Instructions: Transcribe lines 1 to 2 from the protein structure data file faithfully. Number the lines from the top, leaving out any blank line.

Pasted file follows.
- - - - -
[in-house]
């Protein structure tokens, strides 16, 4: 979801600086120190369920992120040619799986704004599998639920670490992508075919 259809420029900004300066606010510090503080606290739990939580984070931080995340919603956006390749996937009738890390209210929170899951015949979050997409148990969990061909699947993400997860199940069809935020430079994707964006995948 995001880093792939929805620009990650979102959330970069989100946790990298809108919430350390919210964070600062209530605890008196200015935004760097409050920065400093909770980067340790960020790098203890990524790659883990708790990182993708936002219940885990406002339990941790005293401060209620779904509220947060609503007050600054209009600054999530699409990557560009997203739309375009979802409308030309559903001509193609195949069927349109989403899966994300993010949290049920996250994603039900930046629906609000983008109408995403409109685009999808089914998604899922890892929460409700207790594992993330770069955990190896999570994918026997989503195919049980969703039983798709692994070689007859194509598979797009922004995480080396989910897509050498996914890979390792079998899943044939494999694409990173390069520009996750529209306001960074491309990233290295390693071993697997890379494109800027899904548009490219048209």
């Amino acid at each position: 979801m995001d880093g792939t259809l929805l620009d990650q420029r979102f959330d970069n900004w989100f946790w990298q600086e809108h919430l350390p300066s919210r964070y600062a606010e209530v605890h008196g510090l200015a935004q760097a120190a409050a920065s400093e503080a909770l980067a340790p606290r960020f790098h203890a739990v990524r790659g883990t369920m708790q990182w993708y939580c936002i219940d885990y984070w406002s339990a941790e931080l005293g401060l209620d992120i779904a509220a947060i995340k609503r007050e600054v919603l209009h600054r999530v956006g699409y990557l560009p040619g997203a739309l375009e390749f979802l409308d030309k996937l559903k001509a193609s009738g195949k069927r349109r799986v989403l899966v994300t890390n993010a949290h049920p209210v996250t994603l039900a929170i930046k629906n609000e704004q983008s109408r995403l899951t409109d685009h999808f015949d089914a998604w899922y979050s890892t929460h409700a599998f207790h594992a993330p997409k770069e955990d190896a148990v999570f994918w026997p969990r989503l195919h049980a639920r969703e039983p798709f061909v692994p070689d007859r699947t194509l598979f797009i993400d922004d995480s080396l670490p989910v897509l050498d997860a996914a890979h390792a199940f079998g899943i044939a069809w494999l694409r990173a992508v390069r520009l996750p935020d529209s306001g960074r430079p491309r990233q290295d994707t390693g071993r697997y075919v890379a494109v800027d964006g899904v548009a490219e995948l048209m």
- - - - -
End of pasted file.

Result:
[in-house]
């Protein structure tokens, strides 16, 4: 979801600086120190369920992120040619799986704004599998639920670490992508075919 259809420029900004300066606010510090503080606290739990939580984070931080995340919603956006390749996937009738890390209210929170899951015949979050997409148990969990061909699947993400997860199940069809935020430079994707964006995948 995001880093792939929805620009990650979102959330970069989100946790990298809108919430350390919210964070600062209530605890008196200015935004760097409050920065400093909770980067340790960020790098203890990524790659883990708790990182993708936002219940885990406002339990941790005293401060209620779904509220947060609503007050600054209009600054999530699409990557560009997203739309375009979802409308030309559903001509193609195949069927349109989403899966994300993010949290049920996250994603039900930046629906609000983008109408995403409109685009999808089914998604899922890892929460409700207790594992993330770069955990190896999570994918026997989503195919049980969703039983798709692994070689007859194509598979797009922004995480080396989910897509050498996914890979390792079998899943044939494999694409990173390069520009996750529209306001960074491309990233290295390693071993697997890379494109800027899904548009490219048209």